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Portrait of Sharon Song by Karishma Sheth, Copyright 2017

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About The Author: Sharon Song is a Senior enrolled in the Wharton School of Business, University of Pennsylvania, Class of 2018. To access additional articles by Sharon Song, click herehttp://tonywardstudio.com/blog/sharon-song-un-pedestrian-pedestrians-nyfw/

 

Also posted in Blog, Documentary, Fashion, Men, Models, Photography, Popular Culture, Portraiture, Student Life, UPenn Photography, Women

Ria Vaidya: Psychotic but Iconic

 

Photography and Text by Ria Vaidya, Copyright 2017

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PSYCHOTIC BUT ICONIC

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To be iconic is to be a symbol, and often with that symbol comes a streak of madness. From Karl Lagerfeld to Naomi Campbell to Kate Moss, being iconic has not always meant being perfectly in line with societal views. Some of the most iconic figures to date have not come without their baggage. This series aims to capture and illustrate a metaphor; this metaphor speaks for how clothes act not only as a style but also as a mask, in particular: the jacket. Jackets unlike other mainstream clothing items have the ability to add layers, or some might say extra façade. Throughout this series, the model modeled several different unique jackets that are very distinct from one another. Each piece could very well characterize completely different types of personalities yet the model executes each look thus portraying how fashion and style can change the perception of an individual. It can act as a barrier or as a gateway into their true self, regardless having the ability to create an identity for themselves. Fashion allows a person to camouflage into whatever and whomever they want. Inside they may be psychotic, but nonetheless, they can just as well be iconic.

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Portrait of Ria Vaidya by Linda Ruan, Copyright 2017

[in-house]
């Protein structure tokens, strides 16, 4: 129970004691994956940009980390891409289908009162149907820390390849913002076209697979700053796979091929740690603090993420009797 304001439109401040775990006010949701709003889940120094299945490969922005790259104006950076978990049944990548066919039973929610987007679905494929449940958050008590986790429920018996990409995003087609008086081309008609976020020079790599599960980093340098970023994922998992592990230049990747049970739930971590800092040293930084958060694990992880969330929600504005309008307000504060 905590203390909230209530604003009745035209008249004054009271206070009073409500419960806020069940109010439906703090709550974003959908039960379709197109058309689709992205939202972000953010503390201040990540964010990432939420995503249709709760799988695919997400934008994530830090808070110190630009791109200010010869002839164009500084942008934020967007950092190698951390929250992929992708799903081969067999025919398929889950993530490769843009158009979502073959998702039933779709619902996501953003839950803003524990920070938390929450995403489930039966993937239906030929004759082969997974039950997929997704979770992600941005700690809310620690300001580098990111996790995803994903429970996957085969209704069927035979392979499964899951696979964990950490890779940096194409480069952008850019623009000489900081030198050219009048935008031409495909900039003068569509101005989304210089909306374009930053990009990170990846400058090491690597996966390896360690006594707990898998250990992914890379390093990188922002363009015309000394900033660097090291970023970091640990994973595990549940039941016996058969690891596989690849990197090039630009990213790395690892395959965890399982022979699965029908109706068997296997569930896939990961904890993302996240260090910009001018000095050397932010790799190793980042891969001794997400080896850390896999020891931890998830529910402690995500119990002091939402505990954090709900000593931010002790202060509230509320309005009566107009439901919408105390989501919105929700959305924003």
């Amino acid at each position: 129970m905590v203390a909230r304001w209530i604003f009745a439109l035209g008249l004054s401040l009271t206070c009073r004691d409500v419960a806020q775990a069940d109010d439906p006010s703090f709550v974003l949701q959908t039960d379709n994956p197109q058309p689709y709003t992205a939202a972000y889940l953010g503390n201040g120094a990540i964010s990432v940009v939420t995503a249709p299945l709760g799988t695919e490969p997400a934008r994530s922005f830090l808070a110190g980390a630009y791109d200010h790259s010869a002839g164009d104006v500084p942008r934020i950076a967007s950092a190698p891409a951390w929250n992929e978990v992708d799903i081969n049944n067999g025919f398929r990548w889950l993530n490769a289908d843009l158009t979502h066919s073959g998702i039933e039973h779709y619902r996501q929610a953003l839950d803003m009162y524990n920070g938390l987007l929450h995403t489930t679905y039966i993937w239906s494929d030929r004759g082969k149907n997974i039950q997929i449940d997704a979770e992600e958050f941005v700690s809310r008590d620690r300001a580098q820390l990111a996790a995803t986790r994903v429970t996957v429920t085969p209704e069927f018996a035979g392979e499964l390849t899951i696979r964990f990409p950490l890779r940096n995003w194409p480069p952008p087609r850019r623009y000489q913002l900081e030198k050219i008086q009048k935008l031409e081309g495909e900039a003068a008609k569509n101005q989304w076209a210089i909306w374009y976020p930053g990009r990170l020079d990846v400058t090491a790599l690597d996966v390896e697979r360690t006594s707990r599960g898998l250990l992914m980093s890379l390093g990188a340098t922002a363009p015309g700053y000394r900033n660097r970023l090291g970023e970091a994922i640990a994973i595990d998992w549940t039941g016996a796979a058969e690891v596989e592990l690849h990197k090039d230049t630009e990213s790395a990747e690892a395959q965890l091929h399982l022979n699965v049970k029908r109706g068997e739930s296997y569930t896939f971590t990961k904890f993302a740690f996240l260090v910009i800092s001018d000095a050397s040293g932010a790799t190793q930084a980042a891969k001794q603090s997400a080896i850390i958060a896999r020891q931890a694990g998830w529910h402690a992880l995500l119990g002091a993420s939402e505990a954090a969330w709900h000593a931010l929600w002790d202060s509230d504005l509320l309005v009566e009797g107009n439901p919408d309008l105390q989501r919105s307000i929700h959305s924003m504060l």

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About The Artist: Ria Vaidya is a Senior enrolled in the College of the University of Pennsylvania, Class of 2018. To access additional articles by Ria Vaidya, click herehttp://tonywardstudio.com/blog/ria-vaidya-blinding/

 

 

Also posted in Blog, Environment, Fashion, Glamour, Models, Photography, Popular Culture, Portraiture, Student Life, UPenn Photography, Women

Alberto Jimenez: Robotics

 

Photography, Text and Video by Alberto Jimenez. Copyright 2017

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ROBOTICS

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When thinking of a theme, I wanted images of things I see everyday but do not take the moment to appreciate it and look at its details. I also wanted images of things that not all Penn students have had the opportunity to see. This was when I decided on the theme of Robotics. During my time in the Robotics program at Penn, I have had to learn things like machine metal, solder circuits, etc. Because of this experience, I have seen parts of the Penn community that not even some engineers have. Therefore, I wanted to give my audience an idea of what a Robotics student sees at Penn every day.

Every day I walk into the machine shop, I think about the Industrial Revolution images I would see in my history text book. To represent this, I give the image of the old lathe in the machine shop a grainy, noisy texture. I also make the image a bit warmer to give it an older feel. The machines are important to machine, and to machine, I need the proper tools. There are many tools that a machinist must choose from and it can be overwhelming. To show the overwhelming and confusing feeling I have, I decided to invert the images color. Although there are many tools, I always know which ones to avoid because they are too powerful for what I am looking for. I display this by having a red-like image. It makes the tool in most focus look like flames to represent its power. After I discard the tools I don’t need, I carefully look at each tool’s label. This process can be seen in the picture with the background blurry. Once I have the tool, I can machine. When I machine, I really hone into what I’m doing as seen in the image with the brush. Just like machining, I must really focus on what I’m doing. 

For each image, I illustrate how I feel when I encounter those objects. I used this project to practice distinctive styles. Since I am new to photography, I do not have enough experience to know what my style as a photographer is. I hope my images allows my audience to understand my day-to-day life as a robotics student.

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Portrait of Alberto Jiminez by Alicia Chatterjee, Copyright 2017

Portrait of Alberto Jiminez by Alicia Chatterjee, Copyright 2017

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About The Author: Alberto Jiminez is a Senior enrolled in the School of Engineering, University of Pennsylvania, Class of 2018.

Also posted in Blog, Documentary, Environment, Men, Photography, Popular Culture, Science, Student Life, UPenn Photography, UPenn: Photography Students

Exhibitions: Paris

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Gilles Berquet: Paris Photo 2017